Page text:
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Understanding the Disagreement in the Dollarization Debate
It is important to be conscious about assumptions used in different arguments.
This post is a follow-up from my latest about the dollarization debate in Argentina. In my previous post, I focused on how dollarized countries can access LOLR services. The topic of this post is why experts differ on whether dollarization is a promising idea for a country such as Argentina.
Reason 1: The Nirvana Fallacy
If it weren’t because it is quite present in the dollarization debate, discussing the Nirvana fallacy would not be necessary. Comparing the limits of real-world dollarization with the benefits of an ideal but impossible central bank would be a Nirvana fallacy. It is a no-brainer that a theoretical perfect central bank is better than any real-world dollarization. It is also a no-brainer that the theoretical perfect central bank has no counterpart in the real world.
A sensible assessment of dollarization needs to be realistic about the feasible alternatives a country faces. For instance, Argentina does not face the option of deciding between dollarization or a high-quality central bank. Argentina’s decision set includes dollarization and a very erratic and inefficient central bank. A fine-tuning monetary policy requires a scalpel; Argentina has a chainsaw.
Reason 2: The Credibility Assumption
The anti-dollarization position I have in mind states something like this: “If we work on good and credible reforms, then we won’t need to dollarize Argentina. Other countries have done so, therefore we can do it as well.”
I agree that dollarization is likely not needed if credible and durable reforms occur. However, this line of argument rests on the assumption that Argentina can build credibility. Given Argentina’s history, I think it is reasonable to question this assumption.
Argentina’s credibility is a two-level problem.
Level 1: Argentina’s politics is non-credible
Level 2: Argentina’s politics is unable to produce credibility
Those in favor and against dollarization agree on Level 1. The disagreement is on Level 2. Those against dollarization assume (maybe implicitly) that Argentina’s politics can build credibility. Those in favor of dollarization do not believe this to be the case. They see dollarization as a means to import credibility and durable reforms. Recall that in Ecuador dollarization survived the popular and powerful Rafael Correa. Dollarization is an institutional reform first, and a monetary policy reform second.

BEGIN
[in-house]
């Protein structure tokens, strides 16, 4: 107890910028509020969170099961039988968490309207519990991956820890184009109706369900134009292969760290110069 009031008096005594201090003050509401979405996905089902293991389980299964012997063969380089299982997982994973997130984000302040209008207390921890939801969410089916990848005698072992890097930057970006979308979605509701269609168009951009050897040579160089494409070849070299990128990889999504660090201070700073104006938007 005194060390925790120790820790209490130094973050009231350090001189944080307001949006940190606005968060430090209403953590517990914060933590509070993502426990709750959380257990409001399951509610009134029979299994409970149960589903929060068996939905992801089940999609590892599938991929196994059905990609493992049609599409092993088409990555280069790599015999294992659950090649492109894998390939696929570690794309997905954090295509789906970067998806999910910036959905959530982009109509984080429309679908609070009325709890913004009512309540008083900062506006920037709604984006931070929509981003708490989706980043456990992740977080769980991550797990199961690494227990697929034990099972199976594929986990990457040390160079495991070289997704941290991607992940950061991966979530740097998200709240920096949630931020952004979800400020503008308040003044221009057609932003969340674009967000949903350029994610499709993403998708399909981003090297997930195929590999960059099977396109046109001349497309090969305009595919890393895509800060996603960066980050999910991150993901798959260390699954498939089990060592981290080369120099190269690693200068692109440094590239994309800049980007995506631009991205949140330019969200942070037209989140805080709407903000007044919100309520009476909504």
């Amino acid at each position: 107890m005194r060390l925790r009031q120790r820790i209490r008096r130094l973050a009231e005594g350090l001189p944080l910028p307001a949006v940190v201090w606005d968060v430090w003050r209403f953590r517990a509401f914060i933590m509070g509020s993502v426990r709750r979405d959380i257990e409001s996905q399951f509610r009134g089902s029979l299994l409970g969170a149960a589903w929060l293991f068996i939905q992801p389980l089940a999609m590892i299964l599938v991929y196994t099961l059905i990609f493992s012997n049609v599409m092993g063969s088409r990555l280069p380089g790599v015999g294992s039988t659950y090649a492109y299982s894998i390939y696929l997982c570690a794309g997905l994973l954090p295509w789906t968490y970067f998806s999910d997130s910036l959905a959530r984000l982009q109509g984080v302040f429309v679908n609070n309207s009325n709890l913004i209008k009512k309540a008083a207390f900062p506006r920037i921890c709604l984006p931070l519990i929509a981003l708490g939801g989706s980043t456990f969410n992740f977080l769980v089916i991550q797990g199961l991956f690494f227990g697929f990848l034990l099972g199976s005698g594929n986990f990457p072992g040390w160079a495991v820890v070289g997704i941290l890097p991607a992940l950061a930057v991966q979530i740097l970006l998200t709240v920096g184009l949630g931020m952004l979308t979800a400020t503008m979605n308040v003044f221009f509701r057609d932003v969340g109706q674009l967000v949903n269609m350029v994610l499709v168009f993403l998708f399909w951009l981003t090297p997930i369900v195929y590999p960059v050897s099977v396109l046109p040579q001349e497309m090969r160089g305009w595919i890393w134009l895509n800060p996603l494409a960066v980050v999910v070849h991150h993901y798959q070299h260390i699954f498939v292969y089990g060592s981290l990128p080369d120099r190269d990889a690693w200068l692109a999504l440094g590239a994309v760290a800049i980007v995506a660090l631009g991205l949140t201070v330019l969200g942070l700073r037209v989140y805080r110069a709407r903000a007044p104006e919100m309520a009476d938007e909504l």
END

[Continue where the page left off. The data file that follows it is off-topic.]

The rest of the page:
Let’s avoid a wishful thinking problem by ignoring what we want Argentina to be by looking at the empirical evidence provided by history. Since 1945, Argentina has had a 60% yearly inflation rate. High and volatile inflation has been a problem for any political party in a democratic and non-democratic government. Any monetary policy design you can imagine has failed to put inflation under control, except during convertibility. Even the widespread inflation targeting managed by an Ivy League team of economists ended in one of the many currency crises experienced by Argentina. National laws are reverted or ignored by the same congressmen that vote for them in the first place, while the judiciary is unable or unwilling to act to protect the citizens against state advances on their property. In short, there is no evidence that Argentina can create credibility. Arguing that Argentina can avoid dollarization by doing structural reforms assumes the problem away.
To be clear, what I´m saying is that there is no proof that Argentina´s politics can create credibility and, therefore, dollarization critics ultimately rest on an assumption. Given Argentina’s historical record, those who oppose dollarization should produce an explanation of why Argentina can build credibility to support their objections.
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